The Slovenia Times

Owners ordered to remove heaps of gypsum from fields

Industry & Agriculture

Slovenj Gradec - After several farmers in the northern KoroŇ°ko region unwittingly polluted their fields with white substance that turned out to be waste gypsum containing high levels of heavy metals, owners of plots who have not yet treated their fields with the substance have been ordered to remove heaps of gypsum from their land.

Environment inspectors have established that the white substance deposited on farmland in the municipalities of Dravograd and Slovenj Gradec is waste gypsum likely originating in the glassmaking industry.

Unlike lime, which farmers use to manage soil acidity, this type of gypsum is not suitable to treat soil with as the farmers mistakenly thought.

As the inspectors have been unable to find who produced the waste, they have ordered six owners of plots where the waste has been illegally deposited to remove it within three weeks.

Speaking for the STA, the inspection service has estimated the farmers will need to remove 400 cubic metres of illegally dumped waste, and on one plot it is an estimated 75 tonnes.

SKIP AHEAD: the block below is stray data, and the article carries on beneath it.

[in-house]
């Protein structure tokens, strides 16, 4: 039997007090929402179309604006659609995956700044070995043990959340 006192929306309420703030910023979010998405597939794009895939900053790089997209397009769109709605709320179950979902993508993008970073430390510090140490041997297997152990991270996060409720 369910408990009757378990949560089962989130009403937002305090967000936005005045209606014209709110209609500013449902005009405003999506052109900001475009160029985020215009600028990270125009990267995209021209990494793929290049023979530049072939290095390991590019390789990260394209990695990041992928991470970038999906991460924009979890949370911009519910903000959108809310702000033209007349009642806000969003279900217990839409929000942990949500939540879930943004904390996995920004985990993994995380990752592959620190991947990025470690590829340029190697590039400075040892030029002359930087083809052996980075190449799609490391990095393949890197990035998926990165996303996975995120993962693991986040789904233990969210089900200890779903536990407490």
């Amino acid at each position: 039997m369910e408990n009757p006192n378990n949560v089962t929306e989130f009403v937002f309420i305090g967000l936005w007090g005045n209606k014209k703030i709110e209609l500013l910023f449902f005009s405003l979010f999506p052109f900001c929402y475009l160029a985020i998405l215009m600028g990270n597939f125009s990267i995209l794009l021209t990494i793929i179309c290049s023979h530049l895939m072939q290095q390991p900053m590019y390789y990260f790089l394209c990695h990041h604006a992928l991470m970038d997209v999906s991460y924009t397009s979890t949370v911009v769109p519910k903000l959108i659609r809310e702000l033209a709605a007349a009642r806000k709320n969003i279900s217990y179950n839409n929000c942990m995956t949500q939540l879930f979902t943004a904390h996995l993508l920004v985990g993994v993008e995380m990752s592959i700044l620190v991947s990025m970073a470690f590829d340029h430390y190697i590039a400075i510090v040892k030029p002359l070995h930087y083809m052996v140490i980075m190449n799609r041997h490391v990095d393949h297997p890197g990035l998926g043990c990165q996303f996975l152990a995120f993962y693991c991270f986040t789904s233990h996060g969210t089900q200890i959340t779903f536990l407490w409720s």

Meanwhile, another inspection service, that responsible for farming, forestry and food, is handling the matter in cases where gypsum has already been scattered on the fields.

The service told the STA it had not yet issued any fines or other notices to the farmers involved because all the facts had to be ascertained first.

It said they had so far taken eight samples from the heaps of gypsum stored at farms with analysis showing lead levels to be exceeded seven- to 44-fold in seven cases.

Later the inspectors took nine samples directly from the substance deposited on farmland and three samples of soil treated with the substance, with seven more such samples yet to be taken.

So far 22 farms have been included in the inspection procedure.

Based on the results of analysis of the samples, potential residues of heavy metals in milk and meat linked to the contaminated areas used for production of food and fodder will be monitored by the Food Safety Administration.

Slovenj Gradec Mayor Tilen Klugler today urged the ministries of agriculture and environment to come up with an action plan to tackle the situation as promised within three work days.

The pollution is also being looked into by the police.

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